The FCC is an independent agency, and historically, it has sought to emphasize its separation from the White House. But some critics still saw the FCC’s timing as politically peculiar.
Only a year ago, top FCC aides had told the Trump administration privately that they did not want to pursue regulation around online speech, according to four people with direct knowledge of the talks, who spoke on the condition of anonymity to describe confidential proceedings. The comments came as part of a series of conversations convened by the White House designed to explore potential regulation targeting Silicon Valley.
Pai himself had previously expressed opposition to new FCC regulation targeting social media sites. On Thursday, however, he set the agency on a path toward issuing new rules around Section 230, citing concerns shared by “all three branches of government” about the tech giants’ behavior.
“Social media companies have a First Amendment right to free speech,” said Pai, who tweeted his statement at 2:30 p.m. “But they do not have a First Amendment right to a special immunity denied to other media outlets, such as newspapers and broadcasters.”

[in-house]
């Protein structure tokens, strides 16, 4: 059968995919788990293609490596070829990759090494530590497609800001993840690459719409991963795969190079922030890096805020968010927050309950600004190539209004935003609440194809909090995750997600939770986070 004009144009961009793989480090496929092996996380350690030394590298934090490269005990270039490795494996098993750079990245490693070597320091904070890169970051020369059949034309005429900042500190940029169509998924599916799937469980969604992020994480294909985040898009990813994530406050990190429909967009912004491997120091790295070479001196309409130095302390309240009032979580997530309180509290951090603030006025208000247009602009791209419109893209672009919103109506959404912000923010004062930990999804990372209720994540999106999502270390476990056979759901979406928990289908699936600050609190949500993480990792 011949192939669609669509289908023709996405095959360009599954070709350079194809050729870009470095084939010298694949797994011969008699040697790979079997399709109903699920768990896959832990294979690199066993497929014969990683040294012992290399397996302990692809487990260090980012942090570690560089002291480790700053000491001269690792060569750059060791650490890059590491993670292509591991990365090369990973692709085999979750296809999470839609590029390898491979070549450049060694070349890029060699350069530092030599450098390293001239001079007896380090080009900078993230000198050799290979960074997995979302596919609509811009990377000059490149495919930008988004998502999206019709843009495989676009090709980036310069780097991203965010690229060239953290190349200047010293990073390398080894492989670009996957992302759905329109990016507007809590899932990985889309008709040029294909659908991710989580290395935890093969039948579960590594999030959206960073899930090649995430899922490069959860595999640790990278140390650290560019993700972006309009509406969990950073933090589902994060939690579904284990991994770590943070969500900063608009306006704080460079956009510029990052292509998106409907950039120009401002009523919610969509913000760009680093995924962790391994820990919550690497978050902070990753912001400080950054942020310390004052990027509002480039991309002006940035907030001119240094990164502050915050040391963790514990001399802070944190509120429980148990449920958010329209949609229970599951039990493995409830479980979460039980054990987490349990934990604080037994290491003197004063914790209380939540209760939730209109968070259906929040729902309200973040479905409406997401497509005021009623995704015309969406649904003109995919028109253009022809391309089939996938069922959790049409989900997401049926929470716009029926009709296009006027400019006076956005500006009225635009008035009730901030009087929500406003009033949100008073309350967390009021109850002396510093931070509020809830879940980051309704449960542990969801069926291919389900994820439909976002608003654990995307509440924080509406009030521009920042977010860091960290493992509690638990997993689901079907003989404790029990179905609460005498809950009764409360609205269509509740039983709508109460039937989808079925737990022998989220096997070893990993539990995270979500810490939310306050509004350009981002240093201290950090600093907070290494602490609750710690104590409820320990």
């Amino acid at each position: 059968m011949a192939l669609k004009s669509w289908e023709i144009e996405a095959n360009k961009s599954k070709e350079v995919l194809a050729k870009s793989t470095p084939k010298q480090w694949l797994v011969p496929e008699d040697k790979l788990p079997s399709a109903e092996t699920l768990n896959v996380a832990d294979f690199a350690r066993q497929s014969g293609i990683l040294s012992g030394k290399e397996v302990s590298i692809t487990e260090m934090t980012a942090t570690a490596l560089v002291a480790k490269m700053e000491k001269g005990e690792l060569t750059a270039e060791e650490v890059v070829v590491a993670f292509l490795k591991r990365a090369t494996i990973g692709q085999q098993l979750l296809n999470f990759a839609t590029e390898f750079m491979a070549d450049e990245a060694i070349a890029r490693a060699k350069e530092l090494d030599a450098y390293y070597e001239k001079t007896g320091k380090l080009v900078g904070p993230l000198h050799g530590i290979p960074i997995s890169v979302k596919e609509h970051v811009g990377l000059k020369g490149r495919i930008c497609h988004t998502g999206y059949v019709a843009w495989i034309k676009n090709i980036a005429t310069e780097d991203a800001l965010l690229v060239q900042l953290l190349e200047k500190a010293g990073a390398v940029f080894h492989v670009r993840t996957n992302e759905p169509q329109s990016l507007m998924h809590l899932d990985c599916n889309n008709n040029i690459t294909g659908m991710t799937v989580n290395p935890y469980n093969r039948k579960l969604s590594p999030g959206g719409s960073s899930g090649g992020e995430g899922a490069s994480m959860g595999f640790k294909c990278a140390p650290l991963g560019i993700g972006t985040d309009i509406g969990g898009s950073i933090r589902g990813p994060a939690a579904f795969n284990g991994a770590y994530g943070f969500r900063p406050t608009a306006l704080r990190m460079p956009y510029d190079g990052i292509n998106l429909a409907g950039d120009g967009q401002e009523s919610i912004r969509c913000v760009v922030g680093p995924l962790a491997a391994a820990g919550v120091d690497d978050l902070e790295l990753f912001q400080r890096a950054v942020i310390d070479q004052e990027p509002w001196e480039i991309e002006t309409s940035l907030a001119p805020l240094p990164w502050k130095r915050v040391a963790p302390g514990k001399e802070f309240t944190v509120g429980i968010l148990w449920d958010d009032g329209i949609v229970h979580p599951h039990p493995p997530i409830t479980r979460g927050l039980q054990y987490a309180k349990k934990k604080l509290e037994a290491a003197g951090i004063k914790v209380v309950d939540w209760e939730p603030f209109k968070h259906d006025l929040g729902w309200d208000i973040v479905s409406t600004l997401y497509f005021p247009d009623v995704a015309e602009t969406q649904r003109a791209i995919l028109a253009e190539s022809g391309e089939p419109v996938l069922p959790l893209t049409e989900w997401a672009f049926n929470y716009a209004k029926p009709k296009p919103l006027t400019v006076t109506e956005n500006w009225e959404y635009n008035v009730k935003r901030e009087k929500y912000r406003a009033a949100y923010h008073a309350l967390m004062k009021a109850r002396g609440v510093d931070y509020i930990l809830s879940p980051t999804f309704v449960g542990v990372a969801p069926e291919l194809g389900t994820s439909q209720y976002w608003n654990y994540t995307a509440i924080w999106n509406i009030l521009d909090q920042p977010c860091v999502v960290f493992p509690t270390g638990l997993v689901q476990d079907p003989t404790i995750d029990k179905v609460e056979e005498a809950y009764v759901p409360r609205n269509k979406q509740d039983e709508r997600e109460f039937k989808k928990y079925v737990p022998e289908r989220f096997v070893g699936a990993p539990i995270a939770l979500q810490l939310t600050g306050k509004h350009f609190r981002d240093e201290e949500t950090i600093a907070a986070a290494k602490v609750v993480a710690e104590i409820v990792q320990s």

The FCC declined to comment. An agency official, speaking only on the condition of anonymity, stressed there had been no contact between the White House and the commission before Pai’s announcement. The official said that Pai’s position had remained consistent over time, since the action he is eyeing on Section 230 is not the same as direct regulation of online speech.
Judd Deere, a spokesman for the White House, said in a statement that the administration “has engaged on rule-making through appropriate channels that the President’s Executive Order calls for.”
The FCC’s maneuver quickly sent shock waves through Washington. Democrats blasted the agency, and the party’s senior-most official at the FCC raised the prospect of political interference.
“The timing of this effort is absurd,” said Commissioner Jessica Rosenworcel. “The only logical conclusion is that the agency is acting at the behest of the president to intimidate platforms in the late days of the campaign. That’s not right. The FCC has no business being the president’s speech police.”